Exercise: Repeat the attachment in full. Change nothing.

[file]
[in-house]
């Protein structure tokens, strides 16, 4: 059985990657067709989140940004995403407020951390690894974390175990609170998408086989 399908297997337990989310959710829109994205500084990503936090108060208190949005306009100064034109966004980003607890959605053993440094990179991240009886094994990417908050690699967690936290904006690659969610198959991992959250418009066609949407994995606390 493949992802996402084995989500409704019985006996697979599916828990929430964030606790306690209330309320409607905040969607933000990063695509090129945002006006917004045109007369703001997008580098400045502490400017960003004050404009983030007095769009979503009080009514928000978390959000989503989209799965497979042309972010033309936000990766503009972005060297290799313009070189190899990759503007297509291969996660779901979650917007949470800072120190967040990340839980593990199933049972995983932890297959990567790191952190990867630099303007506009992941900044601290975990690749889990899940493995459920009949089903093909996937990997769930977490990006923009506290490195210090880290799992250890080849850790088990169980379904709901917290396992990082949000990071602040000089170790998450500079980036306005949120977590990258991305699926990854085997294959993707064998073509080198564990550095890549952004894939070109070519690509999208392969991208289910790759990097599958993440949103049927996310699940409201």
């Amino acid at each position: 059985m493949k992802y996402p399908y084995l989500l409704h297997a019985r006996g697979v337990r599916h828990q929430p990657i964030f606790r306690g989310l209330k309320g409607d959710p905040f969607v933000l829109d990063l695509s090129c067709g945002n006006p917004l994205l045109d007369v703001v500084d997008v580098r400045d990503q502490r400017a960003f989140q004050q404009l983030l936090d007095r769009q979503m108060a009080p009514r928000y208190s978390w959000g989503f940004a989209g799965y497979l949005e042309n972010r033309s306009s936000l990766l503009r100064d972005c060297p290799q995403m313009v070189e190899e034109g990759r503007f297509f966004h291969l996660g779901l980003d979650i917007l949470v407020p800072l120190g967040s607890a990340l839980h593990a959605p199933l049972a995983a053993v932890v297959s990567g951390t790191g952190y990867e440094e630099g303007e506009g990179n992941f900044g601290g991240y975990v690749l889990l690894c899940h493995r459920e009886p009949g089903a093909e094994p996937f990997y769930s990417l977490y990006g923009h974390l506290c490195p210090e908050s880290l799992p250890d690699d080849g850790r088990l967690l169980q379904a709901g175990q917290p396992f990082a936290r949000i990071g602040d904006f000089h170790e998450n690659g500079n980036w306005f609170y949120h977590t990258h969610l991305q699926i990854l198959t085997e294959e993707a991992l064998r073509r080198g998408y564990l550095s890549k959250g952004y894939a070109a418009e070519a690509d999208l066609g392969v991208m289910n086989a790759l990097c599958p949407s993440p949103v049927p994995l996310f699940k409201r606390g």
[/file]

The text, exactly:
[in-house]
């Protein structure tokens, strides 16, 4: 059985990657067709989140940004995403407020951390690894974390175990609170998408086989 399908297997337990989310959710829109994205500084990503936090108060208190949005306009100064034109966004980003607890959605053993440094990179991240009886094994990417908050690699967690936290904006690659969610198959991992959250418009066609949407994995606390 493949992802996402084995989500409704019985006996697979599916828990929430964030606790306690209330309320409607905040969607933000990063695509090129945002006006917004045109007369703001997008580098400045502490400017960003004050404009983030007095769009979503009080009514928000978390959000989503989209799965497979042309972010033309936000990766503009972005060297290799313009070189190899990759503007297509291969996660779901979650917007949470800072120190967040990340839980593990199933049972995983932890297959990567790191952190990867630099303007506009992941900044601290975990690749889990899940493995459920009949089903093909996937990997769930977490990006923009506290490195210090880290799992250890080849850790088990169980379904709901917290396992990082949000990071602040000089170790998450500079980036306005949120977590990258991305699926990854085997294959993707064998073509080198564990550095890549952004894939070109070519690509999208392969991208289910790759990097599958993440949103049927996310699940409201």
């Amino acid at each position: 059985m493949k992802y996402p399908y084995l989500l409704h297997a019985r006996g697979v337990r599916h828990q929430p990657i964030f606790r306690g989310l209330k309320g409607d959710p905040f969607v933000l829109d990063l695509s090129c067709g945002n006006p917004l994205l045109d007369v703001v500084d997008v580098r400045d990503q502490r400017a960003f989140q004050q404009l983030l936090d007095r769009q979503m108060a009080p009514r928000y208190s978390w959000g989503f940004a989209g799965y497979l949005e042309n972010r033309s306009s936000l990766l503009r100064d972005c060297p290799q995403m313009v070189e190899e034109g990759r503007f297509f966004h291969l996660g779901l980003d979650i917007l949470v407020p800072l120190g967040s607890a990340l839980h593990a959605p199933l049972a995983a053993v932890v297959s990567g951390t790191g952190y990867e440094e630099g303007e506009g990179n992941f900044g601290g991240y975990v690749l889990l690894c899940h493995r459920e009886p009949g089903a093909e094994p996937f990997y769930s990417l977490y990006g923009h974390l506290c490195p210090e908050s880290l799992p250890d690699d080849g850790r088990l967690l169980q379904a709901g175990q917290p396992f990082a936290r949000i990071g602040d904006f000089h170790e998450n690659g500079n980036w306005f609170y949120h977590t990258h969610l991305q699926i990854l198959t085997e294959e993707a991992l064998r073509r080198g998408y564990l550095s890549k959250g952004y894939a070109a418009e070519a690509d999208l066609g392969v991208m289910n086989a790759l990097c599958p949407s993440p949103v049927p994995l996310f699940k409201r606390g």